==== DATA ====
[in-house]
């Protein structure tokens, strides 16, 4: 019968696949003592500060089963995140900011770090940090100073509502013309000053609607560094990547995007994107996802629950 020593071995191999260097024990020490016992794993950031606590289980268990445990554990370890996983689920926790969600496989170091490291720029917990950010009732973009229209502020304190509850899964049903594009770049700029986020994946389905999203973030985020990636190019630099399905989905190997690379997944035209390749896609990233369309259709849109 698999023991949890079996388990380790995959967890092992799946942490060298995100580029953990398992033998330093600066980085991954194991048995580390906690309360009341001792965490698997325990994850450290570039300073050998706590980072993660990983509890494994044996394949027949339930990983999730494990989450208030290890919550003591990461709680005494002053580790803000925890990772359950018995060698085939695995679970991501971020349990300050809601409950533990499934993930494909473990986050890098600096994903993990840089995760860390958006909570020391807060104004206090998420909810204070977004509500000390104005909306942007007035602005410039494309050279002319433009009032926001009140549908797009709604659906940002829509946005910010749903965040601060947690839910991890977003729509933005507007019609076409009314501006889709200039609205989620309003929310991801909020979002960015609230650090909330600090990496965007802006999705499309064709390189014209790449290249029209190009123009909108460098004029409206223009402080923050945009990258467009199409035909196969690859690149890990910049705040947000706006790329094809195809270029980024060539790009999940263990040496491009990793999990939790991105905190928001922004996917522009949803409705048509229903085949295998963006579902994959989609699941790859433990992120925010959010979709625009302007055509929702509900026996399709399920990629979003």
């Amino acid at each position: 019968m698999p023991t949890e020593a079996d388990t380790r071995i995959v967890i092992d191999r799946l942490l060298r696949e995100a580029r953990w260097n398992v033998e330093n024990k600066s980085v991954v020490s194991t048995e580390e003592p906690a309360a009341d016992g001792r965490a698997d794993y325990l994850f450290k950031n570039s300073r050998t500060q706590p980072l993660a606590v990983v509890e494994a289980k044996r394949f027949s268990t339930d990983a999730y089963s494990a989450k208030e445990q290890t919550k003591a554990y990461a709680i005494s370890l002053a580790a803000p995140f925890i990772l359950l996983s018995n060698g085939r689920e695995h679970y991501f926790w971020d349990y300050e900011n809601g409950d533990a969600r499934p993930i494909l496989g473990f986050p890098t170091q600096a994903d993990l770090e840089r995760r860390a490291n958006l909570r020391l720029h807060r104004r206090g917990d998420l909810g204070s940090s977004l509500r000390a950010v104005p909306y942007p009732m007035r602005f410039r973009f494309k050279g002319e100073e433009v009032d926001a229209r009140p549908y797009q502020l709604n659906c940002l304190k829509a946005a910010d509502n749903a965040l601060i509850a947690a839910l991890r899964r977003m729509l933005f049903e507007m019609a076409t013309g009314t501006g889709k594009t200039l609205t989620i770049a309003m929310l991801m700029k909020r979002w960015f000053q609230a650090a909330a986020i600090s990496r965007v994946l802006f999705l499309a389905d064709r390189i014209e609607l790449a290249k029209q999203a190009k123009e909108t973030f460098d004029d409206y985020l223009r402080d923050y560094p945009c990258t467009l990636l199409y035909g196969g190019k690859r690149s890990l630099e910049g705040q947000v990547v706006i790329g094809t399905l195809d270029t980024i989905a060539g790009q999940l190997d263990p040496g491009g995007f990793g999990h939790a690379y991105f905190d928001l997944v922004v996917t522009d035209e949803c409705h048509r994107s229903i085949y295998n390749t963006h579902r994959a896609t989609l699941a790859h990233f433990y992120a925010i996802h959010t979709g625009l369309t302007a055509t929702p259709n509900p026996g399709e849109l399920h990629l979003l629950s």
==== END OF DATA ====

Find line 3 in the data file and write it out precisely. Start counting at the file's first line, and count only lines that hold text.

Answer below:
């Amino acid at each position: 019968m698999p023991t949890e020593a079996d388990t380790r071995i995959v967890i092992d191999r799946l942490l060298r696949e995100a580029r953990w260097n398992v033998e330093n024990k600066s980085v991954v020490s194991t048995e580390e003592p906690a309360a009341d016992g001792r965490a698997d794993y325990l994850f450290k950031n570039s300073r050998t500060q706590p980072l993660a606590v990983v509890e494994a289980k044996r394949f027949s268990t339930d990983a999730y089963s494990a989450k208030e445990q290890t919550k003591a554990y990461a709680i005494s370890l002053a580790a803000p995140f925890i990772l359950l996983s018995n060698g085939r689920e695995h679970y991501f926790w971020d349990y300050e900011n809601g409950d533990a969600r499934p993930i494909l496989g473990f986050p890098t170091q600096a994903d993990l770090e840089r995760r860390a490291n958006l909570r020391l720029h807060r104004r206090g917990d998420l909810g204070s940090s977004l509500r000390a950010v104005p909306y942007p009732m007035r602005f410039r973009f494309k050279g002319e100073e433009v009032d926001a229209r009140p549908y797009q502020l709604n659906c940002l304190k829509a946005a910010d509502n749903a965040l601060i509850a947690a839910l991890r899964r977003m729509l933005f049903e507007m019609a076409t013309g009314t501006g889709k594009t200039l609205t989620i770049a309003m929310l991801m700029k909020r979002w960015f000053q609230a650090a909330a986020i600090s990496r965007v994946l802006f999705l499309a389905d064709r390189i014209e609607l790449a290249k029209q999203a190009k123009e909108t973030f460098d004029d409206y985020l223009r402080d923050y560094p945009c990258t467009l990636l199409y035909g196969g190019k690859r690149s890990l630099e910049g705040q947000v990547v706006i790329g094809t399905l195809d270029t980024i989905a060539g790009q999940l190997d263990p040496g491009g995007f990793g999990h939790a690379y991105f905190d928001l997944v922004v996917t522009d035209e949803c409705h048509r994107s229903i085949y295998n390749t963006h579902r994959a896609t989609l699941a790859h990233f433990y992120a925010i996802h959010t979709g625009l369309t302007a055509t929702p259709n509900p026996g399709e849109l399920h990629l979003l629950s």